Assiniboine Park Conservatory in Winnipeg is closing down to make way for a new development which includes “Canada’s Diversity Gardens”. It’s a bittersweet project that sees the hundred-year-old Conservatory pulled down and many of the plants will not survive the transplant to the replacement facility.
Winnipeg visual artist Helga Jakobson asked if she could record the plants before they are gone. To perhaps in some way create a legacy for the plants and the space they lived.
Using special equipment Helga harnesses tiny electric currents and uses computer software to convert them into sound. She’s using these sounds to create a symphony.
“It’s a very sad, sad symphony, it’s very low key, low energy and very melodic and I can’t help but wonder if that’s because the plants know that their time is ending here.”
Helga uses crocodile clips attached to leaves to detect the currents. The bioelectric capacity is then allocated to musical notes within the software. She has enlisted the help of the Winnipeg Symphony Orchestra to work the plants into sections of orchestral voices. It’s unclear whether the resultant recordings will end up being played by the orchestra, but it seems to be implied. Which would be great rather than some of the cheesy synthesized sounds you can hear in the video.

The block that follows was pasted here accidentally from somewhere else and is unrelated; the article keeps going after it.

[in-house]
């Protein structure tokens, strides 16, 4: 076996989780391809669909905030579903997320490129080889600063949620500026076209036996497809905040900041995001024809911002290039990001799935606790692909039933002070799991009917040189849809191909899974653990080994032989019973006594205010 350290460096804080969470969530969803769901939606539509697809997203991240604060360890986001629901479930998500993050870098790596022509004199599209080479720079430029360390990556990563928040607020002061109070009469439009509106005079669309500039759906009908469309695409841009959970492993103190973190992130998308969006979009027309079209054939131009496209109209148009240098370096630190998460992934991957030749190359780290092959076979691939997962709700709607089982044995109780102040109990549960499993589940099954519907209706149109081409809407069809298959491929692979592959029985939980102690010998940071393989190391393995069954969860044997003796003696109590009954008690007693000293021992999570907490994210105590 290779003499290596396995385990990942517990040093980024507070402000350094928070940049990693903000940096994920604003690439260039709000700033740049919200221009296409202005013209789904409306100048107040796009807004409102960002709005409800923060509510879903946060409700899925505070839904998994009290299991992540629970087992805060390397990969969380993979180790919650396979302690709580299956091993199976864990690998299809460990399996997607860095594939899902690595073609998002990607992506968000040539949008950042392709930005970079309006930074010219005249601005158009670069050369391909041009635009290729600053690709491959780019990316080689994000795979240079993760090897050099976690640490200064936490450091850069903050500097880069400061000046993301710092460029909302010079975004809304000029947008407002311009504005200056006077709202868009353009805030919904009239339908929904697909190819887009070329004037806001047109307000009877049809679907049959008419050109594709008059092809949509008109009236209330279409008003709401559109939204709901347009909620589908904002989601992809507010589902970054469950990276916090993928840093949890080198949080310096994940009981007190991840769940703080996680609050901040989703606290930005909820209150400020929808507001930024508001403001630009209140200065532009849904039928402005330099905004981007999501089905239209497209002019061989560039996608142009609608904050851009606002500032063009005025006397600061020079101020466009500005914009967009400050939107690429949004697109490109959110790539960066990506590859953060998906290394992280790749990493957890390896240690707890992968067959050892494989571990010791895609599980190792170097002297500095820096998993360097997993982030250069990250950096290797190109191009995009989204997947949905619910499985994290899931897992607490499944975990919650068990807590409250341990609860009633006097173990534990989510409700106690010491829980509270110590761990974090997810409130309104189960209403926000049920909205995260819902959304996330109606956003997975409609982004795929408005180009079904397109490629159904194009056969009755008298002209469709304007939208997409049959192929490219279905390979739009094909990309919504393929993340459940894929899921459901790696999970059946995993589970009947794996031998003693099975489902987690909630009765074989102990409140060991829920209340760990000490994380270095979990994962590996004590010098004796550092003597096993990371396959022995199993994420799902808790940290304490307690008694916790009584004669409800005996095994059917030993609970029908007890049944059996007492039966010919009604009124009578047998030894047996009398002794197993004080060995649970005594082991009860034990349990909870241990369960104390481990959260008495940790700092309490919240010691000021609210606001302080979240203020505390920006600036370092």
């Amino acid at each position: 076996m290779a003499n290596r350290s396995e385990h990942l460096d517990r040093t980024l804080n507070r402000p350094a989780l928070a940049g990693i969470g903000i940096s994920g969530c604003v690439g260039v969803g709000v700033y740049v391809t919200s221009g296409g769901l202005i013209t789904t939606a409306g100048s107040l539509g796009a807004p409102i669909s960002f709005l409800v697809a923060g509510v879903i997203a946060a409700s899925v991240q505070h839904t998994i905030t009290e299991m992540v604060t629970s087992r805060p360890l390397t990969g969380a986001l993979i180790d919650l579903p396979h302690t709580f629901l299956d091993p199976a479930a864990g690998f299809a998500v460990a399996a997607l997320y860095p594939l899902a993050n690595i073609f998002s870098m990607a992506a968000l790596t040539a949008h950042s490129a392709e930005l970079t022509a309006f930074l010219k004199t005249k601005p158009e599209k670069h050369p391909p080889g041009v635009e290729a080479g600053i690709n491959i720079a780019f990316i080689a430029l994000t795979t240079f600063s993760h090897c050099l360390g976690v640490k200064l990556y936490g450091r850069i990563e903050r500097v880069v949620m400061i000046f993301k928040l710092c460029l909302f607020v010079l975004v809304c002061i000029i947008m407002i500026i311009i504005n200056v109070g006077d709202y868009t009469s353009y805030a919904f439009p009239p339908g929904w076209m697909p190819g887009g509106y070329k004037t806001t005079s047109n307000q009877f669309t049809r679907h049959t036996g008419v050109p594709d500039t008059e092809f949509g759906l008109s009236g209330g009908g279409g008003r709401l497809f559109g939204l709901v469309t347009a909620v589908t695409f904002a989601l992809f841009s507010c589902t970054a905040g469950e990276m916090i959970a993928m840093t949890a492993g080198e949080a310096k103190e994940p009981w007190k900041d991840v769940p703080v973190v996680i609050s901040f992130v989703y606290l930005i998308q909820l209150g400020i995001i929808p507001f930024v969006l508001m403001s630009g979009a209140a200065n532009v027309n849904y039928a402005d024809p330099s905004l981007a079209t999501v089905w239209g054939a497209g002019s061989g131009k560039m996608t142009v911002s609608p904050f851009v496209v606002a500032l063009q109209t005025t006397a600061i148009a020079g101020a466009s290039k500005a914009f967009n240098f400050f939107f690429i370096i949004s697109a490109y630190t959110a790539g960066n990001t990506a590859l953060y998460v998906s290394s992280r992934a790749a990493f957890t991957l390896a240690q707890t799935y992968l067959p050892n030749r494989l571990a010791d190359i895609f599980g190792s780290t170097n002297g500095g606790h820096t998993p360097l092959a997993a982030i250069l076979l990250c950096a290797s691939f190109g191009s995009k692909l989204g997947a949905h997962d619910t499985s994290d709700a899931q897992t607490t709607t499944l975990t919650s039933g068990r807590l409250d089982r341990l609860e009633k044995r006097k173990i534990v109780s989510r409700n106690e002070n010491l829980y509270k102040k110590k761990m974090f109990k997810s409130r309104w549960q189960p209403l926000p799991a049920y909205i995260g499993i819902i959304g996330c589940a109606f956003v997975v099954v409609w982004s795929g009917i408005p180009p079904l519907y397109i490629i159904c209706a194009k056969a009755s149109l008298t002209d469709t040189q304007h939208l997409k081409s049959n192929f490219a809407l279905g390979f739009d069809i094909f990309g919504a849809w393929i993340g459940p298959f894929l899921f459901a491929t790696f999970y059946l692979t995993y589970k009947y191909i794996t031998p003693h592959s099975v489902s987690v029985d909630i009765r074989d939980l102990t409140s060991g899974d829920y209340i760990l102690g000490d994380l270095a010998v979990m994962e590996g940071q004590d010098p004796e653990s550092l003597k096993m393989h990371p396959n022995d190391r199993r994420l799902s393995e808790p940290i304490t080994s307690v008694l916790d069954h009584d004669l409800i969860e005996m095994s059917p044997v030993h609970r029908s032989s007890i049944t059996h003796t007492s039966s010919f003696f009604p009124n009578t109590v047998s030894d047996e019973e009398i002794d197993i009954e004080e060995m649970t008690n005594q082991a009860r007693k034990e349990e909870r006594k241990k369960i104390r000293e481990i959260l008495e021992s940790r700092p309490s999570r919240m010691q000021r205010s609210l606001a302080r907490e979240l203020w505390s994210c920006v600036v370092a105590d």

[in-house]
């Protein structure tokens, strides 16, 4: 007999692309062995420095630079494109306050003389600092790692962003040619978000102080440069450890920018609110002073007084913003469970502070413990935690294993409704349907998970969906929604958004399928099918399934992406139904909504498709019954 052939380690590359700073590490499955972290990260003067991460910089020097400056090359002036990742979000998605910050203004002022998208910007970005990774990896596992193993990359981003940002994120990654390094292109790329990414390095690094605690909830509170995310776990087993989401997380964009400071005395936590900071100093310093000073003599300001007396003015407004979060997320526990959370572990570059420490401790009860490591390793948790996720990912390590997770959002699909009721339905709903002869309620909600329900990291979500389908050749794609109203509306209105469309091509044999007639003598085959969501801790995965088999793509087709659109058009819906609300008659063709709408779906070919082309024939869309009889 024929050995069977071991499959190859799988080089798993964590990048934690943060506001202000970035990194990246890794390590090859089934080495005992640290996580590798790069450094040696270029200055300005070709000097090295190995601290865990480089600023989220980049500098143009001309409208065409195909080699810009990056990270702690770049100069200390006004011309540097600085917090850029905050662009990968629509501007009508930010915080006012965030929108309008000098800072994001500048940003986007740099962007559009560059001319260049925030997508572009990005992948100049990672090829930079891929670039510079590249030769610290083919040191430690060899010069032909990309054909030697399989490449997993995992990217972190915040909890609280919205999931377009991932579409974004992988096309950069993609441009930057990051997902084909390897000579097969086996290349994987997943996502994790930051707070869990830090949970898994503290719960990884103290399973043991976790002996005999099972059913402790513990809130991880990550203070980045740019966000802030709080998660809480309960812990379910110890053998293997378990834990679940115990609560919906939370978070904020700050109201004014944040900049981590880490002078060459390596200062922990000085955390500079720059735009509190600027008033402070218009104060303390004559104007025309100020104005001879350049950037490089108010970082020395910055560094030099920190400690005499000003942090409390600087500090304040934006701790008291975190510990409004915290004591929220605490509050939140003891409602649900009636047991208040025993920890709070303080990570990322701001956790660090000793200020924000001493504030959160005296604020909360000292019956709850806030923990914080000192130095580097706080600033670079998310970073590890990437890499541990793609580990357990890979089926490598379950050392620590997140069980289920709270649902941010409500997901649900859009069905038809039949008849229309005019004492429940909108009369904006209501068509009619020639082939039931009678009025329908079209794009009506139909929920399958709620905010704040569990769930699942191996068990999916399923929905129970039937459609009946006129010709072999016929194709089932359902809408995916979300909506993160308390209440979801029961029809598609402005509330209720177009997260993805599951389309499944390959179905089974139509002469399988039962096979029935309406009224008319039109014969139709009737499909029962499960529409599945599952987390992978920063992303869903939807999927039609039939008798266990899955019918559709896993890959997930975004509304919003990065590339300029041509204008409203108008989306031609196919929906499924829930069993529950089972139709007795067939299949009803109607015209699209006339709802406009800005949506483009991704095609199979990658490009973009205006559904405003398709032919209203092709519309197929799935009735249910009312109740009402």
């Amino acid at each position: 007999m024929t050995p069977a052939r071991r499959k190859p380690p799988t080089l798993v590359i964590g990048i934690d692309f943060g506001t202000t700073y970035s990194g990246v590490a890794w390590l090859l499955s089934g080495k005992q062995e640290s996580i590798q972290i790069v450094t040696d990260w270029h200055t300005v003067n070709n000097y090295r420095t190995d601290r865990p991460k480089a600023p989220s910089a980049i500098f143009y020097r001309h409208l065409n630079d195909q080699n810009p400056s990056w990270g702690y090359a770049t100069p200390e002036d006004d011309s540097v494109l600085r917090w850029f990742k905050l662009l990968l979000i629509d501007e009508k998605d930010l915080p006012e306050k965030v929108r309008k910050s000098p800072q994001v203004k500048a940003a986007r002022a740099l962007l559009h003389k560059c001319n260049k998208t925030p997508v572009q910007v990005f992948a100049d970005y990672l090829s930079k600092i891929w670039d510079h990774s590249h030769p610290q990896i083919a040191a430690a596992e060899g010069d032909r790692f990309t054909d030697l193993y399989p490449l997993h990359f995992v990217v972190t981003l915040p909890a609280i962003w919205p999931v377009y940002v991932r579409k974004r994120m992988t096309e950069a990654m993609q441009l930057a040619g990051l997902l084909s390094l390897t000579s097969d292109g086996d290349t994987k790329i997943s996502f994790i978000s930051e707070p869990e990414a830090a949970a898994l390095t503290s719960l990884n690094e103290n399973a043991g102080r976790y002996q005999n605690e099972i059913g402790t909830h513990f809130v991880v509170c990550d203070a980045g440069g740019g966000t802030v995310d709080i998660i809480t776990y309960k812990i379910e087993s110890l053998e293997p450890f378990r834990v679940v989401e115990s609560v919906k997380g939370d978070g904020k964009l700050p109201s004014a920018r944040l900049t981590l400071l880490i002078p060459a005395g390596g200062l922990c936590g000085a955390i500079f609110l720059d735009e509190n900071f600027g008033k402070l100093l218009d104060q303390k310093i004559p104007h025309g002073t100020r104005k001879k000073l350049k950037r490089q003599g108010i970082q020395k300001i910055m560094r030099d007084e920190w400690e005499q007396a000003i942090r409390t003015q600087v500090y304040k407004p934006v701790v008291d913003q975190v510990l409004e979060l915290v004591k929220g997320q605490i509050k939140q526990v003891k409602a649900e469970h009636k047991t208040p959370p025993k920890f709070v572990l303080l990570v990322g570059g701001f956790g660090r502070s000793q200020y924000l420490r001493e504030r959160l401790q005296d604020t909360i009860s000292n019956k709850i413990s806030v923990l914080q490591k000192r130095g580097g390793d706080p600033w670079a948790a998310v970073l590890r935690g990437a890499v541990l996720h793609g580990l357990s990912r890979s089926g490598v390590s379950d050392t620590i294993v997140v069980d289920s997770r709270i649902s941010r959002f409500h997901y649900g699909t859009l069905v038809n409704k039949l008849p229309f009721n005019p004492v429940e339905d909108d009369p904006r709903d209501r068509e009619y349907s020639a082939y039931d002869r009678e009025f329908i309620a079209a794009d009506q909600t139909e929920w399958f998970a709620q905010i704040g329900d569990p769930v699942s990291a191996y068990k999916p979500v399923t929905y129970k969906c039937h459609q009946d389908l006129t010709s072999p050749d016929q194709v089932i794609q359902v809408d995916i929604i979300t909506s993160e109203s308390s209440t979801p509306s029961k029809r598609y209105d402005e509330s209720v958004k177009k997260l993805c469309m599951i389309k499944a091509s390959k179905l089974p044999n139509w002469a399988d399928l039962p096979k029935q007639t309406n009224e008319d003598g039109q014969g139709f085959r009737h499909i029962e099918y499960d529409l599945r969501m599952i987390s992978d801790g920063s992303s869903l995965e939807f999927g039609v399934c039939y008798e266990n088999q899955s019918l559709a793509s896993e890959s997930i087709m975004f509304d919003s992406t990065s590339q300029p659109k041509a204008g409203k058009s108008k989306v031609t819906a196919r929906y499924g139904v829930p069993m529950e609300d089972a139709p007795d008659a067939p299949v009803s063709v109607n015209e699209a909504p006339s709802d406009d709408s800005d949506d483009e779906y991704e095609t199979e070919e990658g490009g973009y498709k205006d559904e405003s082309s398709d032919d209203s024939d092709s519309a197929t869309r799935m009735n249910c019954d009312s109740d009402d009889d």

This feels similar to the MIDI Sprout project from Data Garden and more recently the amazing Scion from Instruo which brings plant electricity into modular synthesis.
“It’s a way of letting a plant to express its internal life,” – “I’m really hoping that it’ll be a good dedication to them. I want them to be able to speak for themselves.”
That sounds like a beautiful thing.
- Assiniboine Park Conservatory CBC article